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  • Decomposes a signal into different frequency subbands. (can be applied to n-dimensional signals)
  • Data are transformed to preserve relative distance between objects at different levels of resolution.
  • Allows natural clusters to become more distinguishable

What Is Wavelet (2)?

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Quantization

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Transformation

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WaveCluster (1998)

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  • Why is wavelet transformation useful for clustering
    • Unsupervised clustering
    • It uses hat-shape filters to emphasize region where points cluster, but simultaneously to suppress weaker information in their boundary
    • Effective removal of outliers
    • Multi-resolution
    • Cost efficiency
  • Major features:
    • Complexity O(N)
    • Detect arbitrary shaped clusters at different scales
    • Not sensitive to noise, not sensitive to input order
    • Only applicable to low dimensional data

CLIQUE (Clustering In QUEst)

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  • Agrawal, Gehrke, Gunopulos, Raghavan (SIGMOD’98).
  • Automatically identifying subspaces of a high dimensional data space that allow better clustering than original space
  • CLIQUE can be considered as both density-based and grid-based
    • It partitions each dimension into the same number of equal length interval
    • It partitions an m-dimensional data space into non-overlapping rectangular units
    • A unit is dense if the fraction of total data points contained in the unit exceeds the input model parameter
    • A cluster is a maximal set of connected dense units within a subspace

CLIQUE: The Major Steps

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  • Partition the data space and find the number of points that lie inside each cell of the partition.
  • Identify the subspaces that contain clusters using the Apriori principle
  • Identify clusters:
    • Determine dense units in all subspaces of interests
    • Determine connected dense units in all subspaces of interests.
  • Generate minimal description for the clusters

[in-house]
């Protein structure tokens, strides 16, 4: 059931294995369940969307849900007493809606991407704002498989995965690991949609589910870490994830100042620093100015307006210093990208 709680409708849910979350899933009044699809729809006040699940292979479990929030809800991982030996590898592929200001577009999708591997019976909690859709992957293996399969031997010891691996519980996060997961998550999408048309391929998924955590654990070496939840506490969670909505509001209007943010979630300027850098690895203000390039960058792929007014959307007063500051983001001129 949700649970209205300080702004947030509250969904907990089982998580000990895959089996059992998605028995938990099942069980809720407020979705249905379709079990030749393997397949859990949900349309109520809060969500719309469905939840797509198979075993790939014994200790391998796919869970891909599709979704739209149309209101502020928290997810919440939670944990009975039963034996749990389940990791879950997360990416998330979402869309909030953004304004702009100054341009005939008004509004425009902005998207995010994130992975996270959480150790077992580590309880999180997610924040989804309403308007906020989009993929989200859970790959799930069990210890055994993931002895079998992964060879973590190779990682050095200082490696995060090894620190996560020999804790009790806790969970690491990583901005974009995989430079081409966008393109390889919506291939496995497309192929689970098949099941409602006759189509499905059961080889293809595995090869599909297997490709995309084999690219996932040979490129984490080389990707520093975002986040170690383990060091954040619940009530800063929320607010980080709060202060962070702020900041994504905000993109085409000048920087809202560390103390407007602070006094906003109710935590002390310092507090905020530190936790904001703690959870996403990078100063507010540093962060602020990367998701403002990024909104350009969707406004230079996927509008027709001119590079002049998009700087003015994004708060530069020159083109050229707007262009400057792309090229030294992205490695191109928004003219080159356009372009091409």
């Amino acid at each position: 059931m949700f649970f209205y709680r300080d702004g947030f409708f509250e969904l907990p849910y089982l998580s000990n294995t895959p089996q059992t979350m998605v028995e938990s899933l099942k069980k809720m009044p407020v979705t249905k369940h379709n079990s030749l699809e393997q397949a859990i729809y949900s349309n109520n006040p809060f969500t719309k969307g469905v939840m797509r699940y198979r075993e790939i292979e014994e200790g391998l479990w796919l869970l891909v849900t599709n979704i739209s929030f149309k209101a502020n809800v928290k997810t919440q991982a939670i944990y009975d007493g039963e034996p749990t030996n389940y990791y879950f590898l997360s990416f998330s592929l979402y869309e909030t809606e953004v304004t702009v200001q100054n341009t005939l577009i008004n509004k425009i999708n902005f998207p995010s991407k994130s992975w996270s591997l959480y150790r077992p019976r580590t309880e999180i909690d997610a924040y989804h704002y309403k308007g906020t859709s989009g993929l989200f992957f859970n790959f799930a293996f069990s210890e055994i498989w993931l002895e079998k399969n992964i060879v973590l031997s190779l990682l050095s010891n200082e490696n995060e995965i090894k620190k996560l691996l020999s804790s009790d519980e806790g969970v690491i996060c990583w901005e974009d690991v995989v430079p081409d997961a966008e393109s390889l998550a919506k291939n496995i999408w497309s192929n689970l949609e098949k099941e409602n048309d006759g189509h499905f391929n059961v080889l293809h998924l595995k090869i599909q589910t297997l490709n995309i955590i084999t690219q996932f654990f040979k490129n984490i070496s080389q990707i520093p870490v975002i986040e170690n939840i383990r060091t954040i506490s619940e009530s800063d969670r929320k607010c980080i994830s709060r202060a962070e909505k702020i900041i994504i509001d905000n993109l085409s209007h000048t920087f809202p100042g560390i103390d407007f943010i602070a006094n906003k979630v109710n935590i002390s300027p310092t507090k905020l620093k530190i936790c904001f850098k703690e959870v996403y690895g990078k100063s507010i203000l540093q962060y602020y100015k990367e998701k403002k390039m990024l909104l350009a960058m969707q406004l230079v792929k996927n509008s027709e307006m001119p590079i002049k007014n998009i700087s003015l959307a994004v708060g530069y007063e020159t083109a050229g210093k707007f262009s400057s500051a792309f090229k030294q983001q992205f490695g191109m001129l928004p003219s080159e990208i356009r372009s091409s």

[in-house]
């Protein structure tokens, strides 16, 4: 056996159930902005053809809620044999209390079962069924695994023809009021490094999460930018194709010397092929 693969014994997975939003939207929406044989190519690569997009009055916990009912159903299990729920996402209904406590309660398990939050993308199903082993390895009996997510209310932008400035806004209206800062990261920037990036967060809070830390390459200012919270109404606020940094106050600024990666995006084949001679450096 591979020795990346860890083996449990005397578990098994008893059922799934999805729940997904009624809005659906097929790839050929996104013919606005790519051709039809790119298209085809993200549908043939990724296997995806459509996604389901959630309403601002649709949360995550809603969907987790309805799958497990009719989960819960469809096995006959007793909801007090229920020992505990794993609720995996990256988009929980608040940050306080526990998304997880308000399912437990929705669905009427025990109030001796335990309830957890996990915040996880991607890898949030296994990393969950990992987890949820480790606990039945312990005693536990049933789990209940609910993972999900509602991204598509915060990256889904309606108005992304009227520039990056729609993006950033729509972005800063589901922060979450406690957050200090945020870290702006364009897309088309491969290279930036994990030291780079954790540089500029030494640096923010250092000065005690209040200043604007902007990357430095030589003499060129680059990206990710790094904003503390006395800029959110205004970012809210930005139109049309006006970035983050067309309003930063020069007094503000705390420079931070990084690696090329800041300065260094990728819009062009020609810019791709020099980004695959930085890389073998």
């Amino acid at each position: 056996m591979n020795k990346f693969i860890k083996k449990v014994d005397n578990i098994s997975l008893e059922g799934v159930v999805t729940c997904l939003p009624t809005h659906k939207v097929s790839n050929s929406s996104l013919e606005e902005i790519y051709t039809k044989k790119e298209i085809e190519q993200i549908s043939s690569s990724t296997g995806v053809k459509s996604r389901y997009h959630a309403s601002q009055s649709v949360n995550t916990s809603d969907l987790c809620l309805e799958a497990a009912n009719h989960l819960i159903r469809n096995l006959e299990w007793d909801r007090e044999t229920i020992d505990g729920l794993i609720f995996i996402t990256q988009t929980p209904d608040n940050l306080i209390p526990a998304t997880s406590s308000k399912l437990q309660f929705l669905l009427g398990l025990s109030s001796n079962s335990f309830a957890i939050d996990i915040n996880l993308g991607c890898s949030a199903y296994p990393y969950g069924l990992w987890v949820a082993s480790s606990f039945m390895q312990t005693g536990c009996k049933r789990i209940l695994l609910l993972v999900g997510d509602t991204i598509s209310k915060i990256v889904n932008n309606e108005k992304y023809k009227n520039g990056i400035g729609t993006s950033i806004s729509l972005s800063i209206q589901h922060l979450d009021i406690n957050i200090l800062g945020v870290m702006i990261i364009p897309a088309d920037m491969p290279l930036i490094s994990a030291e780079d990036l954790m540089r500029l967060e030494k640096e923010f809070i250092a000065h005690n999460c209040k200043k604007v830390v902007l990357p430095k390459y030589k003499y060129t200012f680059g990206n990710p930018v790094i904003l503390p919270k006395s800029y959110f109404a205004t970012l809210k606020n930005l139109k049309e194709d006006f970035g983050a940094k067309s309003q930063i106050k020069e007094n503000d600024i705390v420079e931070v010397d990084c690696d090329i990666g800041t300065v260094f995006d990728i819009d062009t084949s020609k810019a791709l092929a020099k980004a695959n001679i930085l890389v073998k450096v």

• Determine maximal regions that cover a cluster of connected dense units for each cluster
    • Determination of minimal cover for each cluster

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  • Salary (10,000)
  • 20
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  • age
  • 5
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  • 0
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  • 0
  • Vacation(week)
  • age
  • Vacation
  • Salary
  • 30
  • 50
  •  = 3

Strength and Weakness of CLIQUE

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  • Strength
    • It automatically finds subspaces of the highest dimensionality such that high density clusters exist in those subspaces
    • It is insensitive to the order of records in input and does not presume some canonical data distribution
    • It scales linearly with the size of input and has good scalability as the number of dimensions in the data increases
  • Weakness
    • The accuracy of the clustering result may be degraded at the expense of simplicity of the method

Chapter 8. Cluster Analysis

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  • What is Cluster Analysis?
  • Types of Data in Cluster Analysis
  • A Categorization of Major Clustering Methods
  • Partitioning Methods
  • Hierarchical Methods
  • Density-Based Methods
  • Grid-Based Methods
  • Model-Based Clustering Methods
  • Outlier Analysis
  • Summary

Model-Based Clustering Methods

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  • Attempt to optimize the fit between the data and some mathematical model
  • Statistical and AI approach
    • Conceptual clustering
      • A form of clustering in machine learning
      • Produces a classification scheme for a set of unlabeled objects
      • Finds characteristic description for each concept (class)
    • COBWEB (Fisher’87)
      • A popular a simple method of incremental conceptual learning
      • Creates a hierarchical clustering in the form of a classification tree